Research Says Mobile Grocery Apps Fall Short of Potential

Friday, August 23, 2013

Consumers have turned to mobile applications to meet a variety of needs. But when it comes to the grocery store, shoppers are somewhat disappointed with current options according to research by Nancy M. Childs, Ph.D., Gerald E. Peck Fellow and professor of food marketing at Saint Joseph’s University in Philadelphia.

“There’s a disconnect between what consumers want in a grocery store app and what they’re getting,” Childs says. “When these apps fall short on delivering what shoppers actually want there’s a missed opportunity for grocery stores.”

Although online shopping has taken the place of going to stores for a variety of consumers’ needs, grocery shopping still remains something most shoppers want to do in person. Childs’ review of existing research and interviews demonstrate consumers want apps to make these trips to the grocery store more efficient and economic. Her research is assisted by the Peck Research Panel, an expert panel of grocery shopper and mobile applications experts.

“Grocery store app users are looking for three main things: value, exclusivity and ease of use,” Childs says. “It’s not mobile commerce. It’s mobile-assisted commerce.”

“Shoppers want something special for downloading these apps, whether it’s exclusive savings or just a more convenient shopping experience with personal touches,” Childs says. “It’s about the consumer feeling in control of their mobile relationship.  They respond to emotional rewards for app use, as well as the expected shopping benefits.”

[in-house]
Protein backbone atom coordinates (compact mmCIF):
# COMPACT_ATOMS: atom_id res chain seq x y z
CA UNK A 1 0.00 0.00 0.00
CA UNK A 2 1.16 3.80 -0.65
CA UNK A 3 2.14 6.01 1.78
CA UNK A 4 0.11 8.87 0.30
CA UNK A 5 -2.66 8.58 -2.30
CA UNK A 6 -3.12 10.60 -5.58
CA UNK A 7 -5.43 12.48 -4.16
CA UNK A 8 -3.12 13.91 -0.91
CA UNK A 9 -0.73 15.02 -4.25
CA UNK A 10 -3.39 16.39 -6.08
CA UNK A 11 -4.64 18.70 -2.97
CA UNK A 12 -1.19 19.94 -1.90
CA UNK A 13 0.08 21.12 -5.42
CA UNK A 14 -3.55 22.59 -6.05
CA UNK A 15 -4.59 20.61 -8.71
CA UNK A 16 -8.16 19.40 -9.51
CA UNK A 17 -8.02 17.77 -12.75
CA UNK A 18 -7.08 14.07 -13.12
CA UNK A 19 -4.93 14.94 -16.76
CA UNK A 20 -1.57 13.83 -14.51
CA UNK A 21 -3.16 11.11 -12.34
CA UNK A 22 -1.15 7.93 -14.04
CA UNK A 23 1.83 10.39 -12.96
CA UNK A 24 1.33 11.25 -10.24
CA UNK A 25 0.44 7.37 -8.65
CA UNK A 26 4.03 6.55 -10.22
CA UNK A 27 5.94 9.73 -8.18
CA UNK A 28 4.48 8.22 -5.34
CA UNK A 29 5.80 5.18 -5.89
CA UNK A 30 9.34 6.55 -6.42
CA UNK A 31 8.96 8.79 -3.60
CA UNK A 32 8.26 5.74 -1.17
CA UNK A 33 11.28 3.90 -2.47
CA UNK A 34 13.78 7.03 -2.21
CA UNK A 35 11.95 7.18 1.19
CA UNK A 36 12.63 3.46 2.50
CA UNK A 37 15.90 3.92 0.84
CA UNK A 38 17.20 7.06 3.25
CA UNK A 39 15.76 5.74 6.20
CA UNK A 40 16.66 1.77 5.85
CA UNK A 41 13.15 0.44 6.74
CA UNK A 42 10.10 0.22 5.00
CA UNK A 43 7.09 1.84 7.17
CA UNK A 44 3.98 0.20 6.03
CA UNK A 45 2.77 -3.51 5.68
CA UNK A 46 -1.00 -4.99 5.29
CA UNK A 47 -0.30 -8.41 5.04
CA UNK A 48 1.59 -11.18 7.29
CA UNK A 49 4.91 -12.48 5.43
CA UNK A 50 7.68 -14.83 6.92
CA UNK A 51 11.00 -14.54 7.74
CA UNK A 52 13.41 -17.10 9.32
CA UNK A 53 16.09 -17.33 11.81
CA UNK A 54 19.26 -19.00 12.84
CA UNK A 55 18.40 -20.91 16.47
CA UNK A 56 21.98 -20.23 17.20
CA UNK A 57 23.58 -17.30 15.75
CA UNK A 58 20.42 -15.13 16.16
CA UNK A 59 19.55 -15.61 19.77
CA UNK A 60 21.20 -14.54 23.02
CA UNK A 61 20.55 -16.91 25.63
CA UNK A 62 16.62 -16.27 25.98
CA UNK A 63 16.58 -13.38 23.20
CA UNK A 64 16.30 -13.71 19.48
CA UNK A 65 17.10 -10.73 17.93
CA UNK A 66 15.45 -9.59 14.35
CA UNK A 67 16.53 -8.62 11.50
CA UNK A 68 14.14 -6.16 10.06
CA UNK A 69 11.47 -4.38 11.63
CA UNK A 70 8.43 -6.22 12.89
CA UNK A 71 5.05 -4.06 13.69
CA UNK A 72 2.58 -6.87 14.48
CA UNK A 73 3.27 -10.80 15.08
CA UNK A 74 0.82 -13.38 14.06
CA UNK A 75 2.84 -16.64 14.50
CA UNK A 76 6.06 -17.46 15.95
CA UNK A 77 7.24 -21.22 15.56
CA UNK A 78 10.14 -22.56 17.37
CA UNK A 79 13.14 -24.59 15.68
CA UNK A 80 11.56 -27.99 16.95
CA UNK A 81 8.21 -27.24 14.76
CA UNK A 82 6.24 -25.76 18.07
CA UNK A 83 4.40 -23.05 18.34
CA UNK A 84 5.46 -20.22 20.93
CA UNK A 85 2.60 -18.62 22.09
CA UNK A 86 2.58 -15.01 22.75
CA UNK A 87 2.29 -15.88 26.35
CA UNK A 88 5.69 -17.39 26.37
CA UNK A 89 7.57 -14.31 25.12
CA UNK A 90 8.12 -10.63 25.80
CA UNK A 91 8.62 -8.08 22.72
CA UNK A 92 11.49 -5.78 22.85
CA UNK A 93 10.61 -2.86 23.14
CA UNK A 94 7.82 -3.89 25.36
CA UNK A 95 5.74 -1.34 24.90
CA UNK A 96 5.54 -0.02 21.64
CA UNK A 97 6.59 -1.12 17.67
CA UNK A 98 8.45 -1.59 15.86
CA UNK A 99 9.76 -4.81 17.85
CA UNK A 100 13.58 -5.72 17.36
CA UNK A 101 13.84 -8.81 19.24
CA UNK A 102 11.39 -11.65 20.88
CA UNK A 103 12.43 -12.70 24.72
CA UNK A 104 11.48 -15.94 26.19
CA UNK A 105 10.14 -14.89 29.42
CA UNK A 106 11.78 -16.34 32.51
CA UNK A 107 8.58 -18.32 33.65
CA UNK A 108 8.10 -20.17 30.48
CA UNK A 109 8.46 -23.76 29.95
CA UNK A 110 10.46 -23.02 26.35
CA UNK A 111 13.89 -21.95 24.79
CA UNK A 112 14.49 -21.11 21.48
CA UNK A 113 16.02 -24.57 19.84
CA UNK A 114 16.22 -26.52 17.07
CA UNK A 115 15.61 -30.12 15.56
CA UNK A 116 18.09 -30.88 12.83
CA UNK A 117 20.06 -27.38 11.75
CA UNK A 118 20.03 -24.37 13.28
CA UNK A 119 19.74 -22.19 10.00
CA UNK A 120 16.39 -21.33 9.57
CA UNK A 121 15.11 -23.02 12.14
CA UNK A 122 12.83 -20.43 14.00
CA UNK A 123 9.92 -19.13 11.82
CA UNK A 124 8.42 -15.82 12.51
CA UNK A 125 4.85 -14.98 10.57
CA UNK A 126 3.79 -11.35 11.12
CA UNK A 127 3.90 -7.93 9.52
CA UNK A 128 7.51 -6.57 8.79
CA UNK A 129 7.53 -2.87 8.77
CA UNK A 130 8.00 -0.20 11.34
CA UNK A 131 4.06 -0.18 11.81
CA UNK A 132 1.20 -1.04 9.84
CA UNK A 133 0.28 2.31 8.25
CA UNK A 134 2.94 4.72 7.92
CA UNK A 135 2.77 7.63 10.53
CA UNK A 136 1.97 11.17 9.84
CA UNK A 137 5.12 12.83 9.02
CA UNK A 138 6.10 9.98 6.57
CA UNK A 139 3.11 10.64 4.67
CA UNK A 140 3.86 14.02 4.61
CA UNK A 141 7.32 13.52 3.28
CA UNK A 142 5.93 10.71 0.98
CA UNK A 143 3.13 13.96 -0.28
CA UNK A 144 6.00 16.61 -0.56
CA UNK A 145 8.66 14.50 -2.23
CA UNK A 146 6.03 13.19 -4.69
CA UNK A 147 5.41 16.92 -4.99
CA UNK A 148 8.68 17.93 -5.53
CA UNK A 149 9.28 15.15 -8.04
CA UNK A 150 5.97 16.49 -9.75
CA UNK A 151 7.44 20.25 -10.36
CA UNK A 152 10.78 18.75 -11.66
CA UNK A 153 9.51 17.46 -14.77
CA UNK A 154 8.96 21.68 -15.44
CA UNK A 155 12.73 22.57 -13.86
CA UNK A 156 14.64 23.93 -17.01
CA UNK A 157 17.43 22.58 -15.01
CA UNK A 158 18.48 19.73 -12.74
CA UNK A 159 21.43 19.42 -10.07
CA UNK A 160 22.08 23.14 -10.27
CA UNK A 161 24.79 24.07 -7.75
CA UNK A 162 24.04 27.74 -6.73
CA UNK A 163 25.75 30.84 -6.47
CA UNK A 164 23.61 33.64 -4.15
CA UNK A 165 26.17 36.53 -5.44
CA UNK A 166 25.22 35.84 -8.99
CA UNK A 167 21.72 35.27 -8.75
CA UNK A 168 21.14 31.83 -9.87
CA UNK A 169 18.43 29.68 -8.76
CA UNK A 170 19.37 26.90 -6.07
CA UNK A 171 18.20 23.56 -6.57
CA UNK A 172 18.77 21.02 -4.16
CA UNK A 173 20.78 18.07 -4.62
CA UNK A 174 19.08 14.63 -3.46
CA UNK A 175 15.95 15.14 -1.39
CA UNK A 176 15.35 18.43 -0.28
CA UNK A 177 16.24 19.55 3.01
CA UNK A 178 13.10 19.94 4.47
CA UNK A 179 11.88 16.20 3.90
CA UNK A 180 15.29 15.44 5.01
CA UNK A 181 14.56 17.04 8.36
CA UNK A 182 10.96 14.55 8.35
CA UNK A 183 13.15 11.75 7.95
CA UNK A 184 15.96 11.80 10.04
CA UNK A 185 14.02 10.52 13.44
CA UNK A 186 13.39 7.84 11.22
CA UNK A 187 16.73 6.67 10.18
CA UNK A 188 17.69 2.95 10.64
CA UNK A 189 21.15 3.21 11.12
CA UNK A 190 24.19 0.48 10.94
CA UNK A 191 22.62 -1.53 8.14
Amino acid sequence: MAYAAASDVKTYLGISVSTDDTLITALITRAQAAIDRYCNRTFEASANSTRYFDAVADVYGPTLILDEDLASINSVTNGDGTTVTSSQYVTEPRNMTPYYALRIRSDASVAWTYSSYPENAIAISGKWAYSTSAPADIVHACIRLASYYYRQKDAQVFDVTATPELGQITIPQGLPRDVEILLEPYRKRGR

While most grocery stores offer some kind of mobile application, many fall short of delivering on these demands. Shoppers have indicated they often know more about these apps than the store’s cashiers — which leads to awkward and uncomfortable experiences. Non-users are often worried about details like how often the apps will push out notifications or whether they’ll take up valuable memory space on their phones.

 “If the app doesn’t provide an immediate benefit or seem easy to use the first time a shopper opens it, they’ll delete it forever.  People are very unforgiving about app performance.” says Childs. “Grocery stores need to have these offers meet the general shopper’s needs, not just the tech-savvy users.”

The research is Child’s first-year findings as part of the Gerald E. Peck Fellowship, a three-year research program. The Peck Fellowship is pursued jointly with the Academy of Food Marketing at Saint Joseph’s University and FMI (Food Marketing Institute). She is now studying the different types of users who download these apps in an effort to better understand how grocery stores can reach these users.  

Childs can be reached for comment at 610-660-1643, or by email at .  The report is available from Childs or can be downloaded from FMI at:

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